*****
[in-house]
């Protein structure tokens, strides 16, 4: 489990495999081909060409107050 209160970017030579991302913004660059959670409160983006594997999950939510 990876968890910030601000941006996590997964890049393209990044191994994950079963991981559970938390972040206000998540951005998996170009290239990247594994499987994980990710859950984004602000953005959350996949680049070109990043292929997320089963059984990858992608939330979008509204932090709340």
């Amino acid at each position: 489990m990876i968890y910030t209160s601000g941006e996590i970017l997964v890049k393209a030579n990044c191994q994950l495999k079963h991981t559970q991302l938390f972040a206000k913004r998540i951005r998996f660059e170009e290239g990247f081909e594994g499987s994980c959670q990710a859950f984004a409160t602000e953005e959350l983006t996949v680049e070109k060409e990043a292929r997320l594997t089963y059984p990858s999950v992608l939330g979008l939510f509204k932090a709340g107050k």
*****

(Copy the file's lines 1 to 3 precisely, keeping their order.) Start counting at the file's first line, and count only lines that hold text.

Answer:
[in-house]
């Protein structure tokens, strides 16, 4: 489990495999081909060409107050 209160970017030579991302913004660059959670409160983006594997999950939510 990876968890910030601000941006996590997964890049393209990044191994994950079963991981559970938390972040206000998540951005998996170009290239990247594994499987994980990710859950984004602000953005959350996949680049070109990043292929997320089963059984990858992608939330979008509204932090709340």
């Amino acid at each position: 489990m990876i968890y910030t209160s601000g941006e996590i970017l997964v890049k393209a030579n990044c191994q994950l495999k079963h991981t559970q991302l938390f972040a206000k913004r998540i951005r998996f660059e170009e290239g990247f081909e594994g499987s994980c959670q990710a859950f984004a409160t602000e953005e959350l983006t996949v680049e070109k060409e990043a292929r997320l594997t089963y059984p990858s999950v992608l939330g979008l939510f509204k932090a709340g107050k």